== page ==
April 16, 2014; Detroit News
Given all the attention to the work of foundations, the city, and the state legislature to save the Detroit Institute of Art and to restructure the city’s underfunded public pension funds, it is easy to overlook the efforts to revive this troubled city are also occurring in local neighborhoods, often as a result of the dogged efforts of local nonprofits.
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A nonprofit called Life Remodeled has committed to renovating at least one Detroit Public School system school each summer. It is starting with renovations at Cody High School, providing funding and construction services for “painting, landscaping, window replacement and roof, electrical and plumbing repairs…[plus] at least one classroom renovation and installation of a new track and football field at the high school.” In addition, the nonprofit will renovate the homes of some 20 students’ families in the area, demolish another 10 burned houses, and do “light facelifts” at the nearby Mann and Henderson elementary schools. It counts. The current DPS deficit is at $38.8 million and is expected to climb to $120 million in fiscal 2014. DPS Emergency Manager Jack Martin acknowledges that without Life Remodeled, the school system could not undertake the Cody High School project.
Beginning in Rouge Park, a nonprofit called Greening of Detroit is planting several hundred trees with the aim of getting 1,300 planted by mid-June. Overall, the nonprofit hopes to get 2,400 into the ground this spring with the help of corporate partners and community volunteers. In a similar vein, Detroit Mayor Mike Duggan is working with churches and community groups to get them to adopt neighborhood parks, enhanced by the city’s plan to double the number of seasonal workers it will assign to park maintenance this year.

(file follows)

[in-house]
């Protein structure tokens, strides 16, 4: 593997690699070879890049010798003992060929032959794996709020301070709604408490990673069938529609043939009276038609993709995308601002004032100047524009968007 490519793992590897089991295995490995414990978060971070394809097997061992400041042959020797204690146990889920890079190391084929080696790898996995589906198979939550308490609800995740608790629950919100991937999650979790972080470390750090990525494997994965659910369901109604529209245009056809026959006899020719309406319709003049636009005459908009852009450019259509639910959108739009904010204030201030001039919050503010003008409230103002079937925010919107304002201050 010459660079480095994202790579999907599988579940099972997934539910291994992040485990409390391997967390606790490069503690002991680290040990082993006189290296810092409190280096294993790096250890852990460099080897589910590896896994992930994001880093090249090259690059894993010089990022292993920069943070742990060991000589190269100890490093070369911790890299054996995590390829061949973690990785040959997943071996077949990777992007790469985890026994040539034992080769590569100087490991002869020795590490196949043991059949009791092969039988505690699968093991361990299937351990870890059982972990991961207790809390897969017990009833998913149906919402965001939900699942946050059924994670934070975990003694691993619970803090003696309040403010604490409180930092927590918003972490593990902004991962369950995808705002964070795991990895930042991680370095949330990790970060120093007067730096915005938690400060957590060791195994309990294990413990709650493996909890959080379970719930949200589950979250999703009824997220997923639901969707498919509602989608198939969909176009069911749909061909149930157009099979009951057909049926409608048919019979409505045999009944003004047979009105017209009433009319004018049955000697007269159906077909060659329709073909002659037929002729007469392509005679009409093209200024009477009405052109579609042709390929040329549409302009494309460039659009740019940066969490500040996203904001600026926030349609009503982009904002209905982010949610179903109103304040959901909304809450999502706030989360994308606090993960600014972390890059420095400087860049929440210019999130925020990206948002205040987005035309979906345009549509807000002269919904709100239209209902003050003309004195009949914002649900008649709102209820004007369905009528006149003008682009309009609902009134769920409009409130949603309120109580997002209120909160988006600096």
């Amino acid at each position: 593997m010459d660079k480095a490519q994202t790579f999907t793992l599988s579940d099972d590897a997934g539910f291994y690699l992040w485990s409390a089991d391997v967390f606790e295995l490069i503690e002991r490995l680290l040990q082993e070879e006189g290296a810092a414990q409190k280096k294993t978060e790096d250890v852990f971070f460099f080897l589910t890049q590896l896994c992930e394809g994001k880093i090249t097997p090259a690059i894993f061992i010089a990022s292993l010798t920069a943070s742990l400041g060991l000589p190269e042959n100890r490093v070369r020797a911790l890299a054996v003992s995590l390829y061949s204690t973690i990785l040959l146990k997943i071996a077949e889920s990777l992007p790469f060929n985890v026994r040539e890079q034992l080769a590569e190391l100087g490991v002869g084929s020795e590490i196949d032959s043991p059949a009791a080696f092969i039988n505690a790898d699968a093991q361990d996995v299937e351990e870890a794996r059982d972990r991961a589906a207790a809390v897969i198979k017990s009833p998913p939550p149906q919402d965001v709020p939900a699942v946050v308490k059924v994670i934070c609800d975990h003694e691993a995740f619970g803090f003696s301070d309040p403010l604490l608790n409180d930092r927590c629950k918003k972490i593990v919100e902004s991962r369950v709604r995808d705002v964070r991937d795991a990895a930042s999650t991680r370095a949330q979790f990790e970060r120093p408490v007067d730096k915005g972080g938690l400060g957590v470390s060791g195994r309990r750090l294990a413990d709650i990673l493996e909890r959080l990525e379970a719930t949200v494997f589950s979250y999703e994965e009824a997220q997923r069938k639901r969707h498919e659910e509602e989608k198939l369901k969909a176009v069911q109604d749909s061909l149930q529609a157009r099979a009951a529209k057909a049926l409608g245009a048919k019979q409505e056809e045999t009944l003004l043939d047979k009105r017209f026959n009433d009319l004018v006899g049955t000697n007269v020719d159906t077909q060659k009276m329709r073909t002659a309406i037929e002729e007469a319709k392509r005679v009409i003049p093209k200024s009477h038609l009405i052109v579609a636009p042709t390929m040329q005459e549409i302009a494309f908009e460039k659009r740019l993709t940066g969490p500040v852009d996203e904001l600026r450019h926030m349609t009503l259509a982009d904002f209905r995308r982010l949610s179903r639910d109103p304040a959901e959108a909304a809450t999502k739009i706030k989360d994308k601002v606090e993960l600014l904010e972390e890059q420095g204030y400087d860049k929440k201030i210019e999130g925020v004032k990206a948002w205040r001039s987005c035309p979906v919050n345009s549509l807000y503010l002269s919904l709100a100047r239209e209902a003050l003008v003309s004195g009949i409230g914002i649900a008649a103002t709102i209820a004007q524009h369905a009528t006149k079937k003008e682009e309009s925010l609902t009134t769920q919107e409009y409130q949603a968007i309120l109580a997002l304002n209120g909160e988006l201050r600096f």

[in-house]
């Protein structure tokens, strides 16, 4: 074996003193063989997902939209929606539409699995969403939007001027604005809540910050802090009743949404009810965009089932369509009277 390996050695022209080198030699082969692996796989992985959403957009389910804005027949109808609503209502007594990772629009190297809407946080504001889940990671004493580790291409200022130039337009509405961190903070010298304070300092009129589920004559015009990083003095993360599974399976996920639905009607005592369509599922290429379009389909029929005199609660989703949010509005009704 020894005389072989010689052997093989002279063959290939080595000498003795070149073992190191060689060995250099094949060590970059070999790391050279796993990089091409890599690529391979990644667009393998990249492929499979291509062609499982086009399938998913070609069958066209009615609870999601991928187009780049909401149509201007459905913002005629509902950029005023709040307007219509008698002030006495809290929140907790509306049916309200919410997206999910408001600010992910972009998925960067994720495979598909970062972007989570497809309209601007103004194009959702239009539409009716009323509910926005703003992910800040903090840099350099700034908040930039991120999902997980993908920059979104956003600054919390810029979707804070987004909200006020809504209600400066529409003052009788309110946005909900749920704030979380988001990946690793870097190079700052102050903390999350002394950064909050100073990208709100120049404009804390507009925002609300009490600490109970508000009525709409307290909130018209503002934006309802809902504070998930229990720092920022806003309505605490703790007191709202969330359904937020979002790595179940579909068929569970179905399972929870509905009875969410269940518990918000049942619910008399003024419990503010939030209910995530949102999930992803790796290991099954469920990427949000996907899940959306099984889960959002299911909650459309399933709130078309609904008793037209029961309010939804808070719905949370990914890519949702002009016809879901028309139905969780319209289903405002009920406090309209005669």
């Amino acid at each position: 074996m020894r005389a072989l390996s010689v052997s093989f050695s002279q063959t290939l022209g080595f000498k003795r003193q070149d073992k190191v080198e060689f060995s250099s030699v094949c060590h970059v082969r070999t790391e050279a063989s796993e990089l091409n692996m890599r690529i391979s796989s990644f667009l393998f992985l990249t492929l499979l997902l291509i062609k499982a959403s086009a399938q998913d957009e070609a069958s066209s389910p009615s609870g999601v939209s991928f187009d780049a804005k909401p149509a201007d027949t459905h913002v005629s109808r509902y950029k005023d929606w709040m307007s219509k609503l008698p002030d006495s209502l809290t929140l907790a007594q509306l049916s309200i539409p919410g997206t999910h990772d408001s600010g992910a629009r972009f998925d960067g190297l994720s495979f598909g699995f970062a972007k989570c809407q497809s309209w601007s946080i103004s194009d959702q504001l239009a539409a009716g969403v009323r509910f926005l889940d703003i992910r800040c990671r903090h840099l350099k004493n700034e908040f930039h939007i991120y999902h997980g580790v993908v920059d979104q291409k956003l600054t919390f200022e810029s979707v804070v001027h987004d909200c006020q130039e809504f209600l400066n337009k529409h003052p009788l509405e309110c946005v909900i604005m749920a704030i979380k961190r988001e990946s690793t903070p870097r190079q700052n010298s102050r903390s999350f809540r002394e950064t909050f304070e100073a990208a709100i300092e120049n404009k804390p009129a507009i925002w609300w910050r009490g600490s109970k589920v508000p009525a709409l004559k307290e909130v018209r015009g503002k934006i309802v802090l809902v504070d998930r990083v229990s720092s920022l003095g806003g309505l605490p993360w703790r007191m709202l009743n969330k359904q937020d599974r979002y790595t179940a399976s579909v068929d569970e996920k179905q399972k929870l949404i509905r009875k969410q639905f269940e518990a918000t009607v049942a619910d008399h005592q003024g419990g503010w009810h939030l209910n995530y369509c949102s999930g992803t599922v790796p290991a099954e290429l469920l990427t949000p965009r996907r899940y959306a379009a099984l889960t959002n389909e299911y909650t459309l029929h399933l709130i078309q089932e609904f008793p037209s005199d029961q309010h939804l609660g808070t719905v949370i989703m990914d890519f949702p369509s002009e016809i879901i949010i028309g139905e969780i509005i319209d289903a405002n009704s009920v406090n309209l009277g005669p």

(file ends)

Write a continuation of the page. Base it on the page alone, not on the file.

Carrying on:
Matthew Naimi is an entrepreneur who runs a business called Green Safe Products, involving the sale of biodegradable food service supplies. He uses the profits from that business to run Recycle Here, a nonprofit recycling operating he started seven years ago because Detroit is the largest city in the U.S. without municipal recycling. “I work every day to help fix Detroit,” Naimi says, “but if we ever complete the job, I’ll find somewhere else to go.” With some years in business, Naimi is a pretty successful entrepreneur, but Detroit also has nonprofits such as Hatch Detroit which are spurring “pop-up” shops (you know, you see them as the seasonal kinds of shops like Halloween goods stores that “pop up” in vacant storefronts) to test entrepreneurial ideas and help the most successful ones move from pop-up to full-time brick-and-mortar.
For much of the nation, Detroit has become a late-night comic’s punchline, a symbol of a city that can’t seem to get anything right. What people don’t get is that Detroit contains a committed community of nonprofit organizations that are willing to do what it takes to put the Motor City back on the road to recovery. One can only hope that Detroit’s foundations and state and federal public agency funders don’t forget to support and reinvest in Detroit’s nonprofits to ensure that they survive as the infrastructure for the civic revival that the city will need in order to recover and eventually prosper.—Rick Cohen